Getting Started with DTP (The World of Desktop Publishing) Part 1

Objectives

•    Learn definition of desktop publishing.

•    Explore history of DTP.

•    Discover differences between various operating systems.

•    Learn differences between various software packages used in digital desktop publishing.

•    See how input and output devices are used in DTP.

•    Learn how networks are connected and made secure.

Introduction

You may have noticed that the title of this topic, "Digital Desktop Publishing" also includes the phrase "The Business of Technology."

The word "digital" indicates that you will not be limited to just the study of print. All forms of desktop publishing (DTP), including that which is used on the Web, will be included. The word "business" helps you to understand that the focus will be on business applications rather than the personal use of the technology. Working together, these two phrases give you a clear idea of what you are about to learn.

The term desktop publishing describes the process of producing a document using a personal computer. DTP software, once called page assembly software, makes it possible to combine both print and graphics on a single page. Once a user creates a desktop publishing document, he or she can then print a copy using a computer printer, a photocopy machine, or a professional press. DTP also provides the option of creating a digital publication. This allows readers to view a document using a computer monitor rather than a paper copy. DTP requires a wide variety of skills, including an understanding of typography, graphics, layout, and business expectations.

The term "digital" demonstrates the advancements made in desktop publishing. No longer is it just about creating a nice-looking brochure to reproduce using a photocopier. Today’s digital desktop publishing is about using advanced image technology to create the same brochure.It is about creating both the print and web versions of that same document. Most importantly, it is about choosing the right tools to make your business more profitable. Welcome to the new world of business using digital desktop publishing skills.

Desktop publishing is the use of word processing software or specialized desktop publishing software on a personal computer to create a document in which graphics and text enhance the message.

DTP is an acronym for desktop publishing.

History

Desktop publishing began even before the introduction of the personal computer. It started with the IBM Selectric™ (1961) and its "golf ball" print head, as shown in Figures 1.1 and 1.2. These allowed users for the first time to change with ease the type style of their text. Before the Selectric, typewriters were of two types: elite (12 characters per inch) and pica (10 characters per inch). Whatever style your typewriter came with was the style in which you created text. Adding graphics to a document, however, required gluing or waxing the image onto an already typed page.

Macintosh

With the arrival of the Apple Macintosh computer and the Image-Writer printer in 1984, as shown in Figures 1.3 and 1.4, the world of desktop publishing began to change. The Macintosh used a GUI (graphical user interface) to simplify the way computers were used. Earlier computers required users to key in text to access functions. The Mac introduced the use of icons, windows, and menus.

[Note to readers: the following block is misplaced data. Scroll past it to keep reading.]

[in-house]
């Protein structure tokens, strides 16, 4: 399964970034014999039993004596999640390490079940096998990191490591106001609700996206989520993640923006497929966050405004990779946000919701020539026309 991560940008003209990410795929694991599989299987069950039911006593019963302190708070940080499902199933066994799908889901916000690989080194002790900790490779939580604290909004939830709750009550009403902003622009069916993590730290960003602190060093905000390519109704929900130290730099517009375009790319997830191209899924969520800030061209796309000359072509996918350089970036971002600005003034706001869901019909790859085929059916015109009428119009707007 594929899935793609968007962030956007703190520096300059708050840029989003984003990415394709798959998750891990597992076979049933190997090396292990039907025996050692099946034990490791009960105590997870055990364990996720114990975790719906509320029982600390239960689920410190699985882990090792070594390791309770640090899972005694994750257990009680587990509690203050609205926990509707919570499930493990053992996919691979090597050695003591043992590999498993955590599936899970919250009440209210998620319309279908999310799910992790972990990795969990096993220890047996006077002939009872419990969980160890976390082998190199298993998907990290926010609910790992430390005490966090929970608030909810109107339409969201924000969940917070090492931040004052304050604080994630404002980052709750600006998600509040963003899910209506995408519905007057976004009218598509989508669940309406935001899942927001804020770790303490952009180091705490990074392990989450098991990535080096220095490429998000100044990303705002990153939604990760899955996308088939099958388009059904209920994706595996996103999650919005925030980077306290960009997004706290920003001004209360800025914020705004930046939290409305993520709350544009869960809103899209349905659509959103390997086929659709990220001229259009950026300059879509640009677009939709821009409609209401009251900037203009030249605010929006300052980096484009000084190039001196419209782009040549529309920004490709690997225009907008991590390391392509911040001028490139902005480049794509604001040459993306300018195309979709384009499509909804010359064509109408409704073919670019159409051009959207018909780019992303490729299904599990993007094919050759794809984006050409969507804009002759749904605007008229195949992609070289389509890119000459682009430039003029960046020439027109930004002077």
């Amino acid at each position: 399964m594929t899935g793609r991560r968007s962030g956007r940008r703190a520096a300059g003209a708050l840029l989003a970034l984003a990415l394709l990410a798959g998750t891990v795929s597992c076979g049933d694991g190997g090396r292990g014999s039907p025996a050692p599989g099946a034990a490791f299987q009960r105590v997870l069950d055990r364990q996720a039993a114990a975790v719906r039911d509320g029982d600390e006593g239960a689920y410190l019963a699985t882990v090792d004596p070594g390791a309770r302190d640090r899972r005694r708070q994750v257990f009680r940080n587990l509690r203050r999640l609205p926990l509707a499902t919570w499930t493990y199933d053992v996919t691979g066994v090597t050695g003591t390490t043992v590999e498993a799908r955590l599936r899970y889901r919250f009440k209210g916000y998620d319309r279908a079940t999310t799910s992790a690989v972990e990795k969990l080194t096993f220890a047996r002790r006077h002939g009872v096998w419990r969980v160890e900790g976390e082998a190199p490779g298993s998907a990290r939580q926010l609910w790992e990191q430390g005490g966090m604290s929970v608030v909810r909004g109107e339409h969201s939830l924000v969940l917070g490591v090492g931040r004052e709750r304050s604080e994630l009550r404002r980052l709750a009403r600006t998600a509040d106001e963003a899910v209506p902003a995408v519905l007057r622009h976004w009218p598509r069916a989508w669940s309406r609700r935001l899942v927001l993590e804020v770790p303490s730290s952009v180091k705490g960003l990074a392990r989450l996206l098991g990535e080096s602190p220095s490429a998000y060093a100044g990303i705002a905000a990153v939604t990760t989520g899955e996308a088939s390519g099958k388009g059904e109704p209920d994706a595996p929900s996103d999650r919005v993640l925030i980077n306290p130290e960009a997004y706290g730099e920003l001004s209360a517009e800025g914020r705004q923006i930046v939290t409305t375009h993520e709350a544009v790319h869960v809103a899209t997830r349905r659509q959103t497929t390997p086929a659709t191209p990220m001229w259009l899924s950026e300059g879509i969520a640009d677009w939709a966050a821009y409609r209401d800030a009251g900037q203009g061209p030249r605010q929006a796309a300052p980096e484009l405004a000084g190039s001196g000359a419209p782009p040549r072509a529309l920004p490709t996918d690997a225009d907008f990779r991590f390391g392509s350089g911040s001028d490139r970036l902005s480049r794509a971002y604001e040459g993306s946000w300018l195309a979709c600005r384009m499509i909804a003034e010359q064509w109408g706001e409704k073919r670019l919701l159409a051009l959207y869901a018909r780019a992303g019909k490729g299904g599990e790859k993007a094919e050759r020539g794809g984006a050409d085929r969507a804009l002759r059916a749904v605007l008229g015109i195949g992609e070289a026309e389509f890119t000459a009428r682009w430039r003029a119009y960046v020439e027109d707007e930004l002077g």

Previously only codes built into a document indicated changes in appearance. Now WYSIWYG (what you see is what you get) took over in programs such as MacWrite. Suddenly it was possible to choose not only font style but also size and attribute. It was also possible to see those changes on the screen. Graphics could be added digitally to a document in a limited way and viewed in place. Printing in landscape or portrait became an easy option.

The IBM Selectric provided font choices and sizes that were not available on other typewriters.

Figure 1.1

The IBM Selectric provided font choices and sizes that were not available on other typewriters.

The Selectric "golf ball" element could be replaced easily to change type font and size.

Figure 1.2

The Selectric "golf ball" element could be replaced easily to change type font and size.

GUI , an acronym for graphical user interface; indicates that pictures rather than text allow the user to work with the computer.

WYSIWYG, an acronym for what you see is what you get; means that the image that appears on a computer display is the same as the printed version.

The introduction of the Macintosh and GUI opened the way to a new world of computer use.

Figure 1.3

The introduction of the Macintosh and GUI opened the way to a new world of computer use.

The Apple ImageWriter made it possible to print more than just text.

Figure 1.4

The Apple ImageWriter made it possible to print more than just text.

Thunderscan developed an early scanner that replaced the printer ribbon in an ImageWriter.

Figure 1.5

Thunderscan developed an early scanner that replaced the printer ribbon in an ImageWriter.

Aldus PageMaker was the first desktop publishing program available for use on a computer.

Figure 1.6

Aldus PageMaker was the first desktop publishing program available for use on a computer.

PageMaker was the first true desktop publishing software developed for use on a computer.

An operating system (OS) is the software that allows a computer to function. It includes features such as how a monitor displays an image and how files are accessed.

Windows is an operating system marketed by Microsoft that is used on computers generally identified as PCs.

Linux is an open source operating system that generally runs on PCs.

PC is an acronym for a personal computer. Generally, PCs are computers that use the Microsoft Windows operating system.

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